Nearly a half-million New Jerseyans stand to gain health insurance through the Affordable Care Act, unless they never hear about it.

That's become a pressing issue for health-care advocates who have expressed concern that the state, by opting for a federally run health-insurance exchange or marketplace, might end up with not enough money to reach the target audience.

They have expressed cautious optimism that outreach funding can be cobbled together from a variety of sources, including a $7.6 million federal grant the state was awarded to plan for a state-operated exchange.

The state applied for and won the exchange-planning grant before Gov. Christie decided to opt for a federally operated exchange. In rejecting a state-operated exchange, Christie cited the uncertainty involved, including how much it would cost and how much authority the state would have over it.

But that decision also reduced the state's potential for federal aid to advertise the exchange, an online marketplace through which residents will be able to compare and buy insurance and learn whether they are eligible for federal subsidies.

Raymond Castro, a member of the health-care advocacy coalition New Jersey for Health Care, said the state would benefit from using the $7.6 million for outreach.

"Obviously, we don't want to send the money back" to the feds, said Castro, senior policy analyst for the think tank New Jersey Policy Perspective. He has estimated, based on other states' outreach budgets, that New Jersey should spend $18 million to reach residents.

According to a report by the Rutgers University Center for State Health Policy, that amount would be similar to what was spent to reach residents in Massachusetts, the first state to launch health-care reform. Massachusetts spent $3 million on a campaign with the Boston Red Sox that targeted young men; another $3 million for a broader outreach effort; and $11.5 million for targeted, culturally appropriate outreach and enrollment assistance.

"We are clearly being shortchanged in the federal exchange, so the state has an opportunity to compensate for that in marketing and outreach," Castro said, noting that the federal government had set aside only $1.5 million for "navigators," nonprofit groups that will help targeted groups enroll through the exchange.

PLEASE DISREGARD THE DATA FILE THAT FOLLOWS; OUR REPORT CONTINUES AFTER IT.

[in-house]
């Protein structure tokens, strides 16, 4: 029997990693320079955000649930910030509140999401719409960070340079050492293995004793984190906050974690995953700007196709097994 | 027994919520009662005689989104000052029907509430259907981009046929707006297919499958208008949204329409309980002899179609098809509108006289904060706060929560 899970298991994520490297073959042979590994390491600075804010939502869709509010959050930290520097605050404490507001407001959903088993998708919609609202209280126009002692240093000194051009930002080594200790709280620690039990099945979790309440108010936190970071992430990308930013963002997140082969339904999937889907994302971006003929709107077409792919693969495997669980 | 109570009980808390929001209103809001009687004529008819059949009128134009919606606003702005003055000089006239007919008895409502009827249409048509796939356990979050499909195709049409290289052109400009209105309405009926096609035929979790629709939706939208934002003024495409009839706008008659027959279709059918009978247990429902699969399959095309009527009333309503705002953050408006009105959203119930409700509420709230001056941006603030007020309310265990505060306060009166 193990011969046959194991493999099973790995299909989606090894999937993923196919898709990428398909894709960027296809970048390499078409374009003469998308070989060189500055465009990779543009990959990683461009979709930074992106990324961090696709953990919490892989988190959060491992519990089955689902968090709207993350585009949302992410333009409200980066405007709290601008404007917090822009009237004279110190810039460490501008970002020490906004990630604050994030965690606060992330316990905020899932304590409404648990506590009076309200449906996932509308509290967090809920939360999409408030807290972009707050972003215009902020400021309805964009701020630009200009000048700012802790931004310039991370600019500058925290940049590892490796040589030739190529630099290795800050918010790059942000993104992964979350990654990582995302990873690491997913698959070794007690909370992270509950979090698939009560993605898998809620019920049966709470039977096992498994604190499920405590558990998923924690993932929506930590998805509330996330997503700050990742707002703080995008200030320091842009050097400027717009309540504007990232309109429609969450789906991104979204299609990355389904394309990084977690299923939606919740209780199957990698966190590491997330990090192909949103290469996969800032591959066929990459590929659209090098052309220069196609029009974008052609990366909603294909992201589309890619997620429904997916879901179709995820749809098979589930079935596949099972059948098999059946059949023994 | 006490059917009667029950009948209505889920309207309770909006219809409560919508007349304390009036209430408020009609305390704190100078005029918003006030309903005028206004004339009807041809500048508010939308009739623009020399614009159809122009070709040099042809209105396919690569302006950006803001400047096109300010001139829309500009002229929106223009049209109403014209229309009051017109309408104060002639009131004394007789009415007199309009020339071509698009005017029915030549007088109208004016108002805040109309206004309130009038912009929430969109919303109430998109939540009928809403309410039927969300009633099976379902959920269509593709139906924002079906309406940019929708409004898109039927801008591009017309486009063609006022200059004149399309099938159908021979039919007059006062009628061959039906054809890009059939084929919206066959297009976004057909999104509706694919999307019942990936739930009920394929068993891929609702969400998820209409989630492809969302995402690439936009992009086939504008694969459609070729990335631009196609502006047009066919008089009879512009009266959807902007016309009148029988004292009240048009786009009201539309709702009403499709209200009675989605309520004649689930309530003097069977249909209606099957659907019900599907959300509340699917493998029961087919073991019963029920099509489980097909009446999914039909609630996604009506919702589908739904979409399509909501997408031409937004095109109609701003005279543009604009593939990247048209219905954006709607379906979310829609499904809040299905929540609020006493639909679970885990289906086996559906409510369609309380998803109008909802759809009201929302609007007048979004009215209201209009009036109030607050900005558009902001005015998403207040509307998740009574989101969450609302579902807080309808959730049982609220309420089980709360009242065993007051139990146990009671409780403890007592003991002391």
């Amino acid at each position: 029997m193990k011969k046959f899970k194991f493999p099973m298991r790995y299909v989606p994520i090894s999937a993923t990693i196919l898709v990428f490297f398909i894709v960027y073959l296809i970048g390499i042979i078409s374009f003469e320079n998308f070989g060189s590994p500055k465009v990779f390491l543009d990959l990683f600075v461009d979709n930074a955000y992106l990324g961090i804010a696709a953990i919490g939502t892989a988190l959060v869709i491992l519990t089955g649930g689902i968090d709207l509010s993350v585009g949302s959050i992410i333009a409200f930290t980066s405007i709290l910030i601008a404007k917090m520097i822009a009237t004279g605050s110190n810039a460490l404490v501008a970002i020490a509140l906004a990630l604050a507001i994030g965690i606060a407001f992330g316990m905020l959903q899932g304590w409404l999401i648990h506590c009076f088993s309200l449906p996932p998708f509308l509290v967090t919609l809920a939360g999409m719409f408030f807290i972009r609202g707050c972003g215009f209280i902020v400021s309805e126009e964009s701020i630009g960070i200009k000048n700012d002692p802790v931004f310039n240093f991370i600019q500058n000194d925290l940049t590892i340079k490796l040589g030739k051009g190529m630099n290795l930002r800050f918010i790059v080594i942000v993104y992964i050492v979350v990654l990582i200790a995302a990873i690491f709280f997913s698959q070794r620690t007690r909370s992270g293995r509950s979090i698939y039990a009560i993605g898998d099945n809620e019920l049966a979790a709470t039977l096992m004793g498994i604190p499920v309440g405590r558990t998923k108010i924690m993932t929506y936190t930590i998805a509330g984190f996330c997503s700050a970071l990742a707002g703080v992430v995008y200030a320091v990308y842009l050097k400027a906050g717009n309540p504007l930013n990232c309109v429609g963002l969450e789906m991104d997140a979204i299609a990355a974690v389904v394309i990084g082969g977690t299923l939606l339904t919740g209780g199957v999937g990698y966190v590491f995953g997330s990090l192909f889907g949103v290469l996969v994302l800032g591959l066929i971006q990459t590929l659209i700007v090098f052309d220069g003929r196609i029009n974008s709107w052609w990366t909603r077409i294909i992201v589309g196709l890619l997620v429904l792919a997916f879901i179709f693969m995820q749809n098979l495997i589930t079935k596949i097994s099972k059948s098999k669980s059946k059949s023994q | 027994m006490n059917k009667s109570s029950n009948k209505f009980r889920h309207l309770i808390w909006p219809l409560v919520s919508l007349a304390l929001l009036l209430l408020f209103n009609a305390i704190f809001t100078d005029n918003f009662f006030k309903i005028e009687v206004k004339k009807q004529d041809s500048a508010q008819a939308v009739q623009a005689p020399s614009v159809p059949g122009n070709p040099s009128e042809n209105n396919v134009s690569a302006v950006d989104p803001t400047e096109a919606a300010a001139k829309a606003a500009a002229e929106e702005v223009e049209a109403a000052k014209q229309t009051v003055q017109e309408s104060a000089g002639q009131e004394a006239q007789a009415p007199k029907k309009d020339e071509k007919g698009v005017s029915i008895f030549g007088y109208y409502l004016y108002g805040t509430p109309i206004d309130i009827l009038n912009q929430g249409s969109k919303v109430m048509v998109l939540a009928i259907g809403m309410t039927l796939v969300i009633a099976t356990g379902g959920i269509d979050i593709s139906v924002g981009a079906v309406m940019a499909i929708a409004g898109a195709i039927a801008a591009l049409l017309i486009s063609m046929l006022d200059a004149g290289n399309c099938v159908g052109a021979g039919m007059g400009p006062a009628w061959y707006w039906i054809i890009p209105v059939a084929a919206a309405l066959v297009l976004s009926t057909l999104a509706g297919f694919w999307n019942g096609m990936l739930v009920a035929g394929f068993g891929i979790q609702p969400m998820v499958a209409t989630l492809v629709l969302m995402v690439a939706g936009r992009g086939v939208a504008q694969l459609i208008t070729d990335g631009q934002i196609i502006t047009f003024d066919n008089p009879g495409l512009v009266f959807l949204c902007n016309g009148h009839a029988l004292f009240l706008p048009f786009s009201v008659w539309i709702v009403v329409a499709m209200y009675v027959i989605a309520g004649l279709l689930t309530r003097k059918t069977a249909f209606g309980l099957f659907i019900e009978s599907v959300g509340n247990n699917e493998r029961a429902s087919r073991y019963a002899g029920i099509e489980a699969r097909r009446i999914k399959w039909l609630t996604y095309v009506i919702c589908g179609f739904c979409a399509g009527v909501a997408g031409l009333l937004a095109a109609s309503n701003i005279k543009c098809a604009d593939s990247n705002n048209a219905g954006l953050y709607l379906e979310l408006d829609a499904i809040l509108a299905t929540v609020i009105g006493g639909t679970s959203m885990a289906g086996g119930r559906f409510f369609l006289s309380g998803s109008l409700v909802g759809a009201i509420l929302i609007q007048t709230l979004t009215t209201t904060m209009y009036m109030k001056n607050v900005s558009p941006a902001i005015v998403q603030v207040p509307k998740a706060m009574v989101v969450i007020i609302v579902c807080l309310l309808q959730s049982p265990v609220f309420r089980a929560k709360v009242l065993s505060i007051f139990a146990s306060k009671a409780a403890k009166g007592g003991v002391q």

Marshall McKnight, a spokesman for the state Department of Banking and Insurance, said state officials were in talks with the federal Centers for Medicare and Medicaid Services about how the state can spend the $7.6 million grant.

McKnight would not elaborate on the discussions.

Another piece of the funding puzzle has fallen into place with $3.3 million of federal aid for the state's federally qualified health centers to enroll residents, through the exchange and through the expansion of Medicaid the Affordable Care Act calls for.

Katherine Grant-Davis, president and CEO of the New Jersey Primary Care Association, said the money would allow each of the state's 20 qualified health centers to hire at least one new full-time staff member to enroll residents. Larger centers could hire as many as six workers dedicated to enrollment, said Grant-Davis, whose organization includes all of the centers.

She said she hoped the outreach and marketing facets of the exchange were part of the state discussions with federal officials. She noted that a variety of techniques would be needed to inform some difficult-to-reach groups.

Potential statewide benefits from reducing the ranks of the uninsured are a good incentive for state officials to make outreach a priority, according to Evelyn Liebman, another member of New Jersey for Health Care and associate director of advocacy for AARP New Jersey. Those benefits include reducing the cost of charity care.

"We have hundreds of thousands of residents who could benefit from the exchange, but they need to know about it," she said.

Castro said that if the state government were willing to contribute some funding toward outreach, it might be able to reach his target.

"It's possible if the state does the right thing, we could wind up close to the $18 million," he said. "But the state would have to take action on this."

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